Rallying for custodian rights


Ian Morgan holds a megaphone as Cindy Gorn speaks to other protestors about labor justice before marching to the Magnuson Health Sciences Center.

“Hey, hey, ho, ho – team cleaning’s got to go!” shouted a crowd of 40 to 50 students and community members assembled outside of the Magnuson Health Sciences Center. After posting a large “wanted” sign picturing the custodial swing-shift manager, Andre Vasquez, on the entrance where UW custodians clock in, the throng of protesters continued their chanting.

Democracy Insurgent, a labor-justice organization that brings together students, faculty and community members, was largely protesting custodial managers Vasquez, Allegra Reynolds and Yank-Sook Choe, accusing them of disregarding workers’ injuries, humiliating immigrant employees, and intimidating workers when they organized in opposition to the current conditions. They demanded they be held accountable.

Ian Morgan, a Democracy Insurgent member and assistant teacher for Seattle Public Schools claims there has been “harassment” from managers in different areas.

“Stuff like extreme micromanaging of time, intimidation,” Morgan said. “Especially for those who try to speak out or hold meetings with their coworkers about their situation.”

Based on talks with individual staff members, Democracy Insurgent claims that the university is blaming budget cuts for increased workloads, accelerated cleaning and unsafe conditions.

“The work assignments used to be between 20,000 to 35,000 square feet,” said James Stephen Wilson, a member of the custodial staff since 1985. “They’ve extended those work areas to 60,000 square feet. That would be the difference of what three-and-a-half custodians used to have done.”

Morgan and his peer Eakta Khangura coordinated the protest on the UW campus because they believed students and service-based workers share an inherent connection when targeted by budget cuts.

“If students want to be effectively able to fight and prevent these cuts to student services and cuts to library and library materials, cuts of writing centers and cutting disability studies and for the women’s center, then it is necessary that they fight alongside workers,” Morgan said.

Democracy Insurgent has been involved with the UW custodial staff since spring, when the administration attempted to move several swing-shift custodians from overnight to dayside, a move that would’ve cost many their jobs.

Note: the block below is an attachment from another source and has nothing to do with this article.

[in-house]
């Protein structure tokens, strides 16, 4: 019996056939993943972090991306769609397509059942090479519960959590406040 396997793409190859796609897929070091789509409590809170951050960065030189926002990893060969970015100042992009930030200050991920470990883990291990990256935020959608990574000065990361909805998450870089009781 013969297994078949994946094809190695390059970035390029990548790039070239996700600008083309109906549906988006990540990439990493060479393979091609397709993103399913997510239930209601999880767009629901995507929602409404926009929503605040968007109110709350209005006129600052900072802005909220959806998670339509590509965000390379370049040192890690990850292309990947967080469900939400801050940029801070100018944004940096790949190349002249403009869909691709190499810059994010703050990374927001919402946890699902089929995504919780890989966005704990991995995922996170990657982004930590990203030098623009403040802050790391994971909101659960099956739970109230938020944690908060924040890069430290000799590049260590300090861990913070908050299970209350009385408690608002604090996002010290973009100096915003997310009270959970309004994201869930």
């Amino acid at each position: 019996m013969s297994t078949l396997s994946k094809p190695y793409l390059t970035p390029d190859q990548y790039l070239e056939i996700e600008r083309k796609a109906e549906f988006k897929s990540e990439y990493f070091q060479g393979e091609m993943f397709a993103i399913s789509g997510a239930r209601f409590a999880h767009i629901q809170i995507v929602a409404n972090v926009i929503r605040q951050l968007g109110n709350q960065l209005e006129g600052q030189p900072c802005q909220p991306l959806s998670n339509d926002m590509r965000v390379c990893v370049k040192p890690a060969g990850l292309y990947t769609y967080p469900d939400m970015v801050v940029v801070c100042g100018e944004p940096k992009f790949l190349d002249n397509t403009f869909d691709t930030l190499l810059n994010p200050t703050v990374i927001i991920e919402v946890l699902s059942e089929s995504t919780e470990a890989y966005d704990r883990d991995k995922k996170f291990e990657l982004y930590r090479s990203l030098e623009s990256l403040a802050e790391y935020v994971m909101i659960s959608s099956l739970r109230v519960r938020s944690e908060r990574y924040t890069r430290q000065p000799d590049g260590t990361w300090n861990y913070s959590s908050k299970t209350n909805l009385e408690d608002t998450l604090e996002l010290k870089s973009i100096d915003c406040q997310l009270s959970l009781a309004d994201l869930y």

After releasing an open letter to Vasquez in mid-December, the harassment worsened, Morgan claims.

“That Tuesday, [Democracy Insurgent] was meeting with workers during their break time, and toward the end of the meeting, a UW police officer burst in and started asking questions. We see this as an intimidation tactic; the police should not be snooping around,” Khangura said. “Workers have the right to meet with each other during their break time.”

Staff reported continued aggravation on the part of custodial managers and police officers. Though the protest focused on the three core managerial heads, Khangura and Morgan believe that the abuses are a direct reflection of a general attitude toward immigrant workers.

“The custodial workforce is about 90 percent or more … immigrants of color coming from east African countries, east Asia, the Philippines, Mexico and Latin America. There is a prevailing sense among the custodians that because English is not the first language for any of them that they can more easily be exploited,” Morgan said. “We definitely see this as an instance of racism at the UW.”

Managers Vasquez, Reynolds and Choe were not available to comment.

Reach reporter Celina Kareiva at news@dailyuw.com.

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